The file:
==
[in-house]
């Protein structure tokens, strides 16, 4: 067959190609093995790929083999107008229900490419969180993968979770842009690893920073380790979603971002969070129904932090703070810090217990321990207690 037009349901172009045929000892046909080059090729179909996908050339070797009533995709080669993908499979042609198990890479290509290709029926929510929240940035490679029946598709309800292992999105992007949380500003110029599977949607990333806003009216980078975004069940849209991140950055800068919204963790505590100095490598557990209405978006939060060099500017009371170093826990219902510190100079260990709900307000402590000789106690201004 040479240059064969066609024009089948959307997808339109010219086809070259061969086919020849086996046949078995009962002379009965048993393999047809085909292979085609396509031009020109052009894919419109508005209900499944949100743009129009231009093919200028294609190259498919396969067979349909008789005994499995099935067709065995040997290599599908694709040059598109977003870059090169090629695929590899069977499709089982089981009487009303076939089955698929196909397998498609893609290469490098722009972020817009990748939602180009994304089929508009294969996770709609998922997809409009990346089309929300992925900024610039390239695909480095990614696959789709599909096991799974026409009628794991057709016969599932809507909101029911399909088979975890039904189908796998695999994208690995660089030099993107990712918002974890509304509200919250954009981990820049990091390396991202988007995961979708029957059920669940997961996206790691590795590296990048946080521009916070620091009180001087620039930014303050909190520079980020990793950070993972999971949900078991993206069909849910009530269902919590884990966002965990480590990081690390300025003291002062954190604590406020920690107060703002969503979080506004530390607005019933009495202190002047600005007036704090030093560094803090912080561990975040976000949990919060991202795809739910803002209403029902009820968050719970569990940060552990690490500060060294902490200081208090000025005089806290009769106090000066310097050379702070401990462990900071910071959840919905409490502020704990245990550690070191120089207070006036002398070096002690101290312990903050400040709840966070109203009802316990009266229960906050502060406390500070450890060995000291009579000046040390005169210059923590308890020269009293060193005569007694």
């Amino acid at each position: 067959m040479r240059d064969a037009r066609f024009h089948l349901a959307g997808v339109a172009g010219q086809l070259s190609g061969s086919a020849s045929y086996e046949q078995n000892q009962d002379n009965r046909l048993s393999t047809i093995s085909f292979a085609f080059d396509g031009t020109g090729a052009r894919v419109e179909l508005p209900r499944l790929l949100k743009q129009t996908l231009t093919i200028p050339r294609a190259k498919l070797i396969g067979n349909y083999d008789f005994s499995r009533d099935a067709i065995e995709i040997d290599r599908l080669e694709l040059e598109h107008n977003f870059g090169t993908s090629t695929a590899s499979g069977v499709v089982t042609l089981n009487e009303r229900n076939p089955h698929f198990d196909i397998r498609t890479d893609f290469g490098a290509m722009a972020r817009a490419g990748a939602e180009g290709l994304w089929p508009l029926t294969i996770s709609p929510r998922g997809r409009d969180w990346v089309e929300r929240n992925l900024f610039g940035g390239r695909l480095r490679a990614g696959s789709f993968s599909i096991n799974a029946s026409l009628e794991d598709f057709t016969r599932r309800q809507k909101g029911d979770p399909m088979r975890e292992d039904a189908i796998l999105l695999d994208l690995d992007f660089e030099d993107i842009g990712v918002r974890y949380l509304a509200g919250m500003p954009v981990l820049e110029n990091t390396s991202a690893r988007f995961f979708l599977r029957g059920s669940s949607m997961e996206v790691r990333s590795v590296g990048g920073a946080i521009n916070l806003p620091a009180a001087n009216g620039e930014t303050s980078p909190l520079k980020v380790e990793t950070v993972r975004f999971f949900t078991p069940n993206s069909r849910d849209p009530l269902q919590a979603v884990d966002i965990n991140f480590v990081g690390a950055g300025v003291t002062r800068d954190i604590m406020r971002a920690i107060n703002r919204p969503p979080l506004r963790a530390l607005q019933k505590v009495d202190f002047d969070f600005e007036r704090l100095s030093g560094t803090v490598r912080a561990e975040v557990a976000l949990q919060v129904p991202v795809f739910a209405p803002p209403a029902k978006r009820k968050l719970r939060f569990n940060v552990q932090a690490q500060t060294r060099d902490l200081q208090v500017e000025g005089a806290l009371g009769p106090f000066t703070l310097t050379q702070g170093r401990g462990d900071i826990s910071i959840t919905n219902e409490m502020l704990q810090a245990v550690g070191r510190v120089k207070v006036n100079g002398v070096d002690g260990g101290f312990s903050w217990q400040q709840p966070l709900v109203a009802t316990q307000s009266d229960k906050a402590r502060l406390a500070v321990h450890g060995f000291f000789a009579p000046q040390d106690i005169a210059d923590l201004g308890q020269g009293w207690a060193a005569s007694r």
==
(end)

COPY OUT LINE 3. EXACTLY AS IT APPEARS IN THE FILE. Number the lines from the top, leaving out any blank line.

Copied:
């Amino acid at each position: 067959m040479r240059d064969a037009r066609f024009h089948l349901a959307g997808v339109a172009g010219q086809l070259s190609g061969s086919a020849s045929y086996e046949q078995n000892q009962d002379n009965r046909l048993s393999t047809i093995s085909f292979a085609f080059d396509g031009t020109g090729a052009r894919v419109e179909l508005p209900r499944l790929l949100k743009q129009t996908l231009t093919i200028p050339r294609a190259k498919l070797i396969g067979n349909y083999d008789f005994s499995r009533d099935a067709i065995e995709i040997d290599r599908l080669e694709l040059e598109h107008n977003f870059g090169t993908s090629t695929a590899s499979g069977v499709v089982t042609l089981n009487e009303r229900n076939p089955h698929f198990d196909i397998r498609t890479d893609f290469g490098a290509m722009a972020r817009a490419g990748a939602e180009g290709l994304w089929p508009l029926t294969i996770s709609p929510r998922g997809r409009d969180w990346v089309e929300r929240n992925l900024f610039g940035g390239r695909l480095r490679a990614g696959s789709f993968s599909i096991n799974a029946s026409l009628e794991d598709f057709t016969r599932r309800q809507k909101g029911d979770p399909m088979r975890e292992d039904a189908i796998l999105l695999d994208l690995d992007f660089e030099d993107i842009g990712v918002r974890y949380l509304a509200g919250m500003p954009v981990l820049e110029n990091t390396s991202a690893r988007f995961f979708l599977r029957g059920s669940s949607m997961e996206v790691r990333s590795v590296g990048g920073a946080i521009n916070l806003p620091a009180a001087n009216g620039e930014t303050s980078p909190l520079k980020v380790e990793t950070v993972r975004f999971f949900t078991p069940n993206s069909r849910d849209p009530l269902q919590a979603v884990d966002i965990n991140f480590v990081g690390a950055g300025v003291t002062r800068d954190i604590m406020r971002a920690i107060n703002r919204p969503p979080l506004r963790a530390l607005q019933k505590v009495d202190f002047d969070f600005e007036r704090l100095s030093g560094t803090v490598r912080a561990e975040v557990a976000l949990q919060v129904p991202v795809f739910a209405p803002p209403a029902k978006r009820k968050l719970r939060f569990n940060v552990q932090a690490q500060t060294r060099d902490l200081q208090v500017e000025g005089a806290l009371g009769p106090f000066t703070l310097t050379q702070g170093r401990g462990d900071i826990s910071i959840t919905n219902e409490m502020l704990q810090a245990v550690g070191r510190v120089k207070v006036n100079g002398v070096d002690g260990g101290f312990s903050w217990q400040q709840p966070l709900v109203a009802t316990q307000s009266d229960k906050a402590r502060l406390a500070v321990h450890g060995f000291f000789a009579p000046q040390d106690i005169a210059d923590l201004g308890q020269g009293w207690a060193a005569s007694r």